In 1393, the Ottomans captured Tarnovo, the capital of the Second Bulgarian Empire, after a three-month siege. In 1396, the Vidin Tsardom fell after the defeat of a Christian crusade at the Battle of Nicopolis. With this the Ottomans finally subjugated and occupied Bulgaria.A Polish-Hungarian crusade commanded by Władysław III of Poland set out to free Bulgaria and the Balkans in 1444, but the Turks emerged victorious at the battle of Varna. The new authorities dismantled Bulgarian institutions and merged the separate Bulgarian Church into the Ecumenical Patriarchate in Constantinople (although a small, autocephalous Bulgarian archbishopric of Ohrid survived until January 1767). Turkish authorities destroyed most of the medieval Bulgarian fortresses to prevent rebellions. Large towns and the areas where Ottoman power predominated remained severely depopulated until the 19th century.[page needed] The Ottomans did not normally require the Christians to become Muslims. Nevertheless, th...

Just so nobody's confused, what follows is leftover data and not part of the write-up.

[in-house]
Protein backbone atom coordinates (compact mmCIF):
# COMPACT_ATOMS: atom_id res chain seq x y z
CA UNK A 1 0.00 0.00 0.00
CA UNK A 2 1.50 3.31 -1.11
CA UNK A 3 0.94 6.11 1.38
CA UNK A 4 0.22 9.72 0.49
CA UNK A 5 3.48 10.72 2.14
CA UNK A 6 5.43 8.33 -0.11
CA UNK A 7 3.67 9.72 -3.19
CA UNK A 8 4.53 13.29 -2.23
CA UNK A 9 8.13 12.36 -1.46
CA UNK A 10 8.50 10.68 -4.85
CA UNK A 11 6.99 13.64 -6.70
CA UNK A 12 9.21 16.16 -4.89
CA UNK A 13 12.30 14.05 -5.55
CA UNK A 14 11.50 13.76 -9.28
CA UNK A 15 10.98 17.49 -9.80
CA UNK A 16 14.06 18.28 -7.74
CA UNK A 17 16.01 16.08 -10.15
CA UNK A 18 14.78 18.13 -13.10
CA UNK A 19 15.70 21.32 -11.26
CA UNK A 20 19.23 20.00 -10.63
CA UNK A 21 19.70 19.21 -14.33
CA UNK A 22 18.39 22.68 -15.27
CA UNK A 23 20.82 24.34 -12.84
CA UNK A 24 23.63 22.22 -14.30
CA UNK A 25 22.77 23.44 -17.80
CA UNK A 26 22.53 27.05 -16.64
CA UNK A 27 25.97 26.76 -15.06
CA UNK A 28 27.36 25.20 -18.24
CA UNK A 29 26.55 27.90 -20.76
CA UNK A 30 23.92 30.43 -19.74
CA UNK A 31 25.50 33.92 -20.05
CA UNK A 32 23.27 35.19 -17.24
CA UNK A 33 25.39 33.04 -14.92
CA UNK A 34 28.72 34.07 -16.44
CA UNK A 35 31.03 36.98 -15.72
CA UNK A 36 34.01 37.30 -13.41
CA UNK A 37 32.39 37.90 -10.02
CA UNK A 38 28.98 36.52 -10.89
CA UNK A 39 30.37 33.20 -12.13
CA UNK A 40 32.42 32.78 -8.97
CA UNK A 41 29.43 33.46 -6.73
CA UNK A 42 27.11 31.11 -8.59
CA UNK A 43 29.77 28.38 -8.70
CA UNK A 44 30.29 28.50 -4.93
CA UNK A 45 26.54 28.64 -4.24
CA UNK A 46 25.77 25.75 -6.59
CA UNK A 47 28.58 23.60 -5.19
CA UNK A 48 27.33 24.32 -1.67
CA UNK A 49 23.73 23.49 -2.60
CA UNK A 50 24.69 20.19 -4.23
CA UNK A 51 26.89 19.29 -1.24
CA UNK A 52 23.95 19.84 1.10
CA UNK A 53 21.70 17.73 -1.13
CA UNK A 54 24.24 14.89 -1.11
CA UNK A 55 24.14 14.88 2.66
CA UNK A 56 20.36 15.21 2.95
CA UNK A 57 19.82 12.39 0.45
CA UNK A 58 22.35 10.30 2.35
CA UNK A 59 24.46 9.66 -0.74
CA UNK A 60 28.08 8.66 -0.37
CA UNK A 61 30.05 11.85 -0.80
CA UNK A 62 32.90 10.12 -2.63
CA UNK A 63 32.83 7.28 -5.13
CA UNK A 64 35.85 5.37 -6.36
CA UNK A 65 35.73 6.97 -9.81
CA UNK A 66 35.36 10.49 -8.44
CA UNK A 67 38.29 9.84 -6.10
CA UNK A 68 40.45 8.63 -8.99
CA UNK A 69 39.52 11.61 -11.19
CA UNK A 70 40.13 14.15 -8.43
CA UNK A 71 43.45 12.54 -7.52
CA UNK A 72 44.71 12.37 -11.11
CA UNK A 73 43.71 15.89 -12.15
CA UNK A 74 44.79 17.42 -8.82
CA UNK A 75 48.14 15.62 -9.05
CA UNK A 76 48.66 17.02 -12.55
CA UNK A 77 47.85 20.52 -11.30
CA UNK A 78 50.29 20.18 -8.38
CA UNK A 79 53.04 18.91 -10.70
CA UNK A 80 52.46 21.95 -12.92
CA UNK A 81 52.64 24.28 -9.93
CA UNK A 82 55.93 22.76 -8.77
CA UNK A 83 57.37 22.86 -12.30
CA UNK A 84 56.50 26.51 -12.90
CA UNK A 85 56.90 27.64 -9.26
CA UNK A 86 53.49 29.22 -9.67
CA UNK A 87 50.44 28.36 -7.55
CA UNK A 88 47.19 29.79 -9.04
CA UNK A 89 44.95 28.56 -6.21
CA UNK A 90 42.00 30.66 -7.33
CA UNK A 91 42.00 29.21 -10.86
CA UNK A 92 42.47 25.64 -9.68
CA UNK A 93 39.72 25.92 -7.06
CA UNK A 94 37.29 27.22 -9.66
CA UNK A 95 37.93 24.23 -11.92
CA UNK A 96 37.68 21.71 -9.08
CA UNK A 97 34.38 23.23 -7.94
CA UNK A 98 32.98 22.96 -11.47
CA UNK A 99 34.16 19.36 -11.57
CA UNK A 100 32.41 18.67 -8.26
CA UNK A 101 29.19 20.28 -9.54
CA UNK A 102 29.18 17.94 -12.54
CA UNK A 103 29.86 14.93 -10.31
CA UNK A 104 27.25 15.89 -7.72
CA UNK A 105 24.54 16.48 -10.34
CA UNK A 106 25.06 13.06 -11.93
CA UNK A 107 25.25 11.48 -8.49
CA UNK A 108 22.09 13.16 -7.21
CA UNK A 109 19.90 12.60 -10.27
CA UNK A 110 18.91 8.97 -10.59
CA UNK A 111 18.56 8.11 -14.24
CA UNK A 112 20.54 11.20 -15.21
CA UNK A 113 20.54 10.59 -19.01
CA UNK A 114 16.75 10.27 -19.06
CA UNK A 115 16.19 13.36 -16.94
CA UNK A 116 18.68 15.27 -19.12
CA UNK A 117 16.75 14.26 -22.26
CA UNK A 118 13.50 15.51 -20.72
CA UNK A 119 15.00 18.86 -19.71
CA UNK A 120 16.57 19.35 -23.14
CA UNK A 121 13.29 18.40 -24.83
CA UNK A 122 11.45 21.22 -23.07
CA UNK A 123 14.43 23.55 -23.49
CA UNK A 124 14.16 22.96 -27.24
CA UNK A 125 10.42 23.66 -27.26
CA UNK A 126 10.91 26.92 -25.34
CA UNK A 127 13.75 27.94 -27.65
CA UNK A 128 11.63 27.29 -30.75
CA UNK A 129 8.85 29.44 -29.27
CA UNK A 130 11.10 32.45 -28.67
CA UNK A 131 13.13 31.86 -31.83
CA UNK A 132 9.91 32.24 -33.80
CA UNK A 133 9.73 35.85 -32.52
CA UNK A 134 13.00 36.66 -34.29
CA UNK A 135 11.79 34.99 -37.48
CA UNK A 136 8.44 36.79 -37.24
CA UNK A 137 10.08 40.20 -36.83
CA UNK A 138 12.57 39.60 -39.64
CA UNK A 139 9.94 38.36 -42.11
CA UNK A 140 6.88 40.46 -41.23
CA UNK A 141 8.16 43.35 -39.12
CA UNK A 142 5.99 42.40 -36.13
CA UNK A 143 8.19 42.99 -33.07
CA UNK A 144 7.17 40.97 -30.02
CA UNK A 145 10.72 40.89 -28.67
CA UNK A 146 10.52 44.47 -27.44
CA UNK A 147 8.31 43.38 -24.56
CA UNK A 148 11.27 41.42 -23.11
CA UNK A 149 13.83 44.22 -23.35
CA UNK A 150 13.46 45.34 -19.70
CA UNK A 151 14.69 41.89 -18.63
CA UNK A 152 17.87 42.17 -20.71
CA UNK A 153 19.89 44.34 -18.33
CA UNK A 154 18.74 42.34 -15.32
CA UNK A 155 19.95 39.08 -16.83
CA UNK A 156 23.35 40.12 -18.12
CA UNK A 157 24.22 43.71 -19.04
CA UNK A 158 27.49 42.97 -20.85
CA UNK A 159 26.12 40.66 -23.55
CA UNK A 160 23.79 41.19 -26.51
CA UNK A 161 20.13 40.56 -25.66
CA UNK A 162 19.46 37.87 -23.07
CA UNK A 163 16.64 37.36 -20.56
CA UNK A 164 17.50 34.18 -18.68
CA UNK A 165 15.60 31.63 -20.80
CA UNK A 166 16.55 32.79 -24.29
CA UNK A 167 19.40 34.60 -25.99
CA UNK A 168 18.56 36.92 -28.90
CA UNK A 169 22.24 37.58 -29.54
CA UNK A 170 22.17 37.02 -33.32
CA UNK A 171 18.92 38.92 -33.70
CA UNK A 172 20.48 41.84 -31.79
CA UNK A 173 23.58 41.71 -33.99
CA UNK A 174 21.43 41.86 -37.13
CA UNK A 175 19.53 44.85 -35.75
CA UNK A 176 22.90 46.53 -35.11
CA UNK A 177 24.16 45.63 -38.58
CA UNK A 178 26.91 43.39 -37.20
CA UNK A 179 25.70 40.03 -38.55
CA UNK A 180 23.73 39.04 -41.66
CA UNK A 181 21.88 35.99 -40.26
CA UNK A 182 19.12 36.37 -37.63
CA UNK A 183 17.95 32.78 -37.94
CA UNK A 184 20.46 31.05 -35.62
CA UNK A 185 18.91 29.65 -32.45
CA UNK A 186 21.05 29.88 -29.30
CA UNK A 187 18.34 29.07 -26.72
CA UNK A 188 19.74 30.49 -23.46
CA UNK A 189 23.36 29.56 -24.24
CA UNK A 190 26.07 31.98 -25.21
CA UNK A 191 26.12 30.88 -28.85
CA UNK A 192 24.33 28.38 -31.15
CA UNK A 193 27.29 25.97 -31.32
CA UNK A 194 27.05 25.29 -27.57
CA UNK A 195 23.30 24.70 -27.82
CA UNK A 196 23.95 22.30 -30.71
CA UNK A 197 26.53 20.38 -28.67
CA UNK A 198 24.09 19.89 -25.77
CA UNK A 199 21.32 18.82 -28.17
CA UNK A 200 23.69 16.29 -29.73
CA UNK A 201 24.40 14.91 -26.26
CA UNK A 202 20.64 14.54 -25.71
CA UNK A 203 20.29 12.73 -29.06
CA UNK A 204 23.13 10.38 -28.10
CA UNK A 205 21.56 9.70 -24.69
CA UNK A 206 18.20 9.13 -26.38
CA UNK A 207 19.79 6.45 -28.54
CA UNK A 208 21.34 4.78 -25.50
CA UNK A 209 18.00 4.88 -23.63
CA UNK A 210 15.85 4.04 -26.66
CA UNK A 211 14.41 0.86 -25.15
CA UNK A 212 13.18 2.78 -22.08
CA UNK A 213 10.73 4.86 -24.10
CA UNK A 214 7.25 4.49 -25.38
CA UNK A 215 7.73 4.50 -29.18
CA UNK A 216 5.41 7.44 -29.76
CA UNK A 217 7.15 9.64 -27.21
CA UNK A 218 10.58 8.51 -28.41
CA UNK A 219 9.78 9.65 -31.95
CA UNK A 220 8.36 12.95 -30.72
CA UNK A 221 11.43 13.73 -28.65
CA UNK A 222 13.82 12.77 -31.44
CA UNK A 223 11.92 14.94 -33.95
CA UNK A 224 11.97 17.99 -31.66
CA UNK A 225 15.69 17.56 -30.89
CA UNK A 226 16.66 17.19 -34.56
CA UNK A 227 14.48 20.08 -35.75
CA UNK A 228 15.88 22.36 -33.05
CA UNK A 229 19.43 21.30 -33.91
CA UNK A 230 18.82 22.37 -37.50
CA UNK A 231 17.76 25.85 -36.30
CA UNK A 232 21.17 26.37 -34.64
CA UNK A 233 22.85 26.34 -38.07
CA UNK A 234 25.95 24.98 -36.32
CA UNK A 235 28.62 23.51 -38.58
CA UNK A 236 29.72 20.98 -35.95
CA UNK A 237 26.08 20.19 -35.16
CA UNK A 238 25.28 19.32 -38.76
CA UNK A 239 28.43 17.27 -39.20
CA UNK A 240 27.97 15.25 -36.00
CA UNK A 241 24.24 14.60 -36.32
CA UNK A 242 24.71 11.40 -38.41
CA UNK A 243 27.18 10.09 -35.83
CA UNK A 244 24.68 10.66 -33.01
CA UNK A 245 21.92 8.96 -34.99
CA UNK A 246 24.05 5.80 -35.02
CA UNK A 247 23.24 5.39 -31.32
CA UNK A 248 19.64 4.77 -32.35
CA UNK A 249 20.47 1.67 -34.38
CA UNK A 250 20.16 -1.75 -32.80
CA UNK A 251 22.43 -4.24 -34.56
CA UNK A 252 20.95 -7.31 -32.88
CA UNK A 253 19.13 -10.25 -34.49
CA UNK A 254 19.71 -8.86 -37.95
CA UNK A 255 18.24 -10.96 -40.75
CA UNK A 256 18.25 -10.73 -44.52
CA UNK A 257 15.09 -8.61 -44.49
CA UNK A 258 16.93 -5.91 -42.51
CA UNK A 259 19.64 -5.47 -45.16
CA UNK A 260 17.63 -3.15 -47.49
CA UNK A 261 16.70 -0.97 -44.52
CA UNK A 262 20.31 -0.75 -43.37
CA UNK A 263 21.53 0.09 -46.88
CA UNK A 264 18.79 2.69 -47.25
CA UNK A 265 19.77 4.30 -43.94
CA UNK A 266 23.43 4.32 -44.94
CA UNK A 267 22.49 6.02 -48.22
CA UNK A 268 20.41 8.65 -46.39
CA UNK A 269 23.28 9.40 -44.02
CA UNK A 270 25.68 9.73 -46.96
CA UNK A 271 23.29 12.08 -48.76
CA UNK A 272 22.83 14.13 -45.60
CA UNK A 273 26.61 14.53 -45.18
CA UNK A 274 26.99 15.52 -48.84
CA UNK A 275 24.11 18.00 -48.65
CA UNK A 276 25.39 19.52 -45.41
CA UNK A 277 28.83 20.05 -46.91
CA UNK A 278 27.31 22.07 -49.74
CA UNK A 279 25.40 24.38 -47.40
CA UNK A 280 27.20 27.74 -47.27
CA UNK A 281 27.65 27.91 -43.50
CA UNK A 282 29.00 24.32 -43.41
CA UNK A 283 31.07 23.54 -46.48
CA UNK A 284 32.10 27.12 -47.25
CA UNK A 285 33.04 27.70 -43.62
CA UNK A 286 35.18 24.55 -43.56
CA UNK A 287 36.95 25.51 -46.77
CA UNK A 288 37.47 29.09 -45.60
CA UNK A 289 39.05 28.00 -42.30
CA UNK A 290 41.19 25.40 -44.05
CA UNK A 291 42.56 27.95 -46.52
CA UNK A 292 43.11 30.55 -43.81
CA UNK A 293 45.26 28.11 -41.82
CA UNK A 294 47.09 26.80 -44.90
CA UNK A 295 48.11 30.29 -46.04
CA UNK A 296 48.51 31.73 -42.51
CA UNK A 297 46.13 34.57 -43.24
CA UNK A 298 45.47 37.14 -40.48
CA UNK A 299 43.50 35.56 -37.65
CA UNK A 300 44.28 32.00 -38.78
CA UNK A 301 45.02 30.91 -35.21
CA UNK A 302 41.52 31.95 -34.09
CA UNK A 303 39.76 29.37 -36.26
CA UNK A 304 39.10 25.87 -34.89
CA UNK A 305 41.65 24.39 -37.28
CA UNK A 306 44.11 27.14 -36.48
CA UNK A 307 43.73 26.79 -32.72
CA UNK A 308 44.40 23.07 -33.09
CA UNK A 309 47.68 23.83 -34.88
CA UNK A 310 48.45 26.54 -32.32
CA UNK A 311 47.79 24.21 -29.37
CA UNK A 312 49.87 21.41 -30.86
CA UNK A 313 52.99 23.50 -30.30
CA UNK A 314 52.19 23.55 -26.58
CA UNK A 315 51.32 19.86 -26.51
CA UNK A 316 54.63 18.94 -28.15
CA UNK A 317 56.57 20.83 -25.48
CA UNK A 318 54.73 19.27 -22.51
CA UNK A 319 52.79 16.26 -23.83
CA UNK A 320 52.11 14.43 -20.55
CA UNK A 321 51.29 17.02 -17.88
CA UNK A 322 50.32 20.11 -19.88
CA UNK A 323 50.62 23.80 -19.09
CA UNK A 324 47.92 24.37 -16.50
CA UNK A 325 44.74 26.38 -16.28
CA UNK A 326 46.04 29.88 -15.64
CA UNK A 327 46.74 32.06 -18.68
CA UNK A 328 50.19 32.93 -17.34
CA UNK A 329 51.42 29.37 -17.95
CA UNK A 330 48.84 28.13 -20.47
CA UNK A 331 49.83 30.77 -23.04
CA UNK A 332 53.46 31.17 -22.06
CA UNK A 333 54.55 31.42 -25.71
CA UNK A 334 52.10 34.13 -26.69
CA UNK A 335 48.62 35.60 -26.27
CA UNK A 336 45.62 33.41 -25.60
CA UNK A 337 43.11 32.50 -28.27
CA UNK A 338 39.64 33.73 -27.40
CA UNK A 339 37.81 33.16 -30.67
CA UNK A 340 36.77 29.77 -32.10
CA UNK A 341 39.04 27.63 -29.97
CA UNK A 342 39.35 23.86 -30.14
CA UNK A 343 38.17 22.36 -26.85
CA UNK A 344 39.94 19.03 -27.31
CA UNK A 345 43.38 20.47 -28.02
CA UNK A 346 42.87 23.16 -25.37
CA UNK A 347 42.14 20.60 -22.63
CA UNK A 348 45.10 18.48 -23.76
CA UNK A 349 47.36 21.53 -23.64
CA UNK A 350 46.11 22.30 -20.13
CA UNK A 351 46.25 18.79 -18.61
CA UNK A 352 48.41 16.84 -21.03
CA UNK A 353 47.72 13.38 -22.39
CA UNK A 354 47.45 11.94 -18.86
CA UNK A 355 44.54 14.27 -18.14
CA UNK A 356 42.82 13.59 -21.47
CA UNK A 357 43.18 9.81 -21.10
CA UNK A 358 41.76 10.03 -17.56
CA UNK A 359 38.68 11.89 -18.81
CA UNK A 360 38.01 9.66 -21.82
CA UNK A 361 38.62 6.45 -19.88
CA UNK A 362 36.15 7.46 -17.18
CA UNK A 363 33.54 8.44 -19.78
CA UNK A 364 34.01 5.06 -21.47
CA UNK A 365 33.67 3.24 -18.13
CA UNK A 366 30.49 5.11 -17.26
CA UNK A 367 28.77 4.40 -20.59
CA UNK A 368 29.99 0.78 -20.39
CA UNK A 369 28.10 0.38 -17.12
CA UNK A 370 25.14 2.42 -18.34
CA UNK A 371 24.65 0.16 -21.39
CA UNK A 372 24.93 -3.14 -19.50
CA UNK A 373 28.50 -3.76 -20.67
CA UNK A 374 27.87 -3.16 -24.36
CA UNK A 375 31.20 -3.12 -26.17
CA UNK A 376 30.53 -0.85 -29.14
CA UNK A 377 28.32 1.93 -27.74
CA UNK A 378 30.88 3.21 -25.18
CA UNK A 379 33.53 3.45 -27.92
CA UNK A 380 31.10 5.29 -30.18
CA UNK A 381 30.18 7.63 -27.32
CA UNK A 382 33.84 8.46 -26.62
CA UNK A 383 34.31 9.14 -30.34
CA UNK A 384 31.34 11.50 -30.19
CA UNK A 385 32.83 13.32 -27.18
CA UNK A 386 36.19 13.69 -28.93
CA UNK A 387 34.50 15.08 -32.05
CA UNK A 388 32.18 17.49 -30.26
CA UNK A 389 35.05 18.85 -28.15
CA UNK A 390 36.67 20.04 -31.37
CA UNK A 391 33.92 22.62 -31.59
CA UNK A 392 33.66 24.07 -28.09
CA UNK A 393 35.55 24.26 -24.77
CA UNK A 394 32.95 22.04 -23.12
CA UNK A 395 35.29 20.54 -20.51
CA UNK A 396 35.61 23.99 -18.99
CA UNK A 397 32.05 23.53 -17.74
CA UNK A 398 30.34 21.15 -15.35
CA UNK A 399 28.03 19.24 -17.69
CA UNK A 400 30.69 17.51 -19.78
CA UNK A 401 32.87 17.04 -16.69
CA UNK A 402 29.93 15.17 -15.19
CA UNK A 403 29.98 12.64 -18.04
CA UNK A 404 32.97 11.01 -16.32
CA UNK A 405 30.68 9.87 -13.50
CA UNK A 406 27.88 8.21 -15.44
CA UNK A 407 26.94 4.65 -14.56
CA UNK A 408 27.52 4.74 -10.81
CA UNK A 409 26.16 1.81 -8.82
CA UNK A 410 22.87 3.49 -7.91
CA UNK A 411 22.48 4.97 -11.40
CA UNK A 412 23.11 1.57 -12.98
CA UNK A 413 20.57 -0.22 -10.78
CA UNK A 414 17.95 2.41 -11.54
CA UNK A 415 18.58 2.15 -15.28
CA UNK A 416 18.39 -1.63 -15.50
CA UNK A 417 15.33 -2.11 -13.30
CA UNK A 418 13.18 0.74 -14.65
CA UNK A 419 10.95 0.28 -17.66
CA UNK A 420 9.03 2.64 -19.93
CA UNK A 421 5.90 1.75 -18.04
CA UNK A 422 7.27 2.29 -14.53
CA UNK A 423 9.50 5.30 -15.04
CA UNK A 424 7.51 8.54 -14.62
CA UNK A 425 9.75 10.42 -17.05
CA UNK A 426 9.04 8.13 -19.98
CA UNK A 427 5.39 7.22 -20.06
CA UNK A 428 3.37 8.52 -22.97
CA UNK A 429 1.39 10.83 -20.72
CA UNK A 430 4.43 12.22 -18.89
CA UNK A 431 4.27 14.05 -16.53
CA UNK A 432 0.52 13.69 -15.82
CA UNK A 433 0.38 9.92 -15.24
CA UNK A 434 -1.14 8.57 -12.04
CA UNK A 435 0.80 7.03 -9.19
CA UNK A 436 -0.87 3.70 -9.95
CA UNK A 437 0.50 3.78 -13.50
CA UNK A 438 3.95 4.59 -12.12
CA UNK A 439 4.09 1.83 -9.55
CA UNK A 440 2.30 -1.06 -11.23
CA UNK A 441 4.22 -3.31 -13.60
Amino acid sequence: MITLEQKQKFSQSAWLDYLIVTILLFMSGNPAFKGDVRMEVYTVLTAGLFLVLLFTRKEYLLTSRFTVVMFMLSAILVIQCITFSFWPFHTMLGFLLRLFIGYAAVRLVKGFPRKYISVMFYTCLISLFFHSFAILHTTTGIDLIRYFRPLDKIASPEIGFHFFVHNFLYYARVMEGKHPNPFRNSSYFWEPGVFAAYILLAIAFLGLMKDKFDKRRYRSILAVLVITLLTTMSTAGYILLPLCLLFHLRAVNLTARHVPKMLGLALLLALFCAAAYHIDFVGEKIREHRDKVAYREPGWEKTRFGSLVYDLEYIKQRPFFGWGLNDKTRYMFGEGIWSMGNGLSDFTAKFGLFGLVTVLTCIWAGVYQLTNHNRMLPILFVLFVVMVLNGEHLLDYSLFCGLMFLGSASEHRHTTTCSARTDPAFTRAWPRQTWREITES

During this period the country was known as the "People's Republic of Bulgaria" (PRB) and was ruled by the Bulgarian Communist Party (BCP). The BCP transformed itself in 1990, changing its name to "Bulgarian Socialist Party". Communist leader Dimitrov had been in exile, mostly in the Soviet Union, since 1923. Although Stalin executed many other exiles he was close to Dimitrov and gave him high positions. Dimitrov was arrested in Berlin and showed great courage during the Reichstag fire trial of 1933. Stalin made him head of the Comintern during the period of the Popular Front' After 1944 he was also close to the Yugoslav Communist leader Tito and believed that Yugoslavia and Bulgaria, as closely related South Slav peoples, should form a federation. This idea was not favoured by Stalin. There have long been suspicions that Dimitrov's sudden death in Moscow in July 1949 was not accidental, although this has never been proven. It coincided with Stalin's expulsion of Tito from the Comin...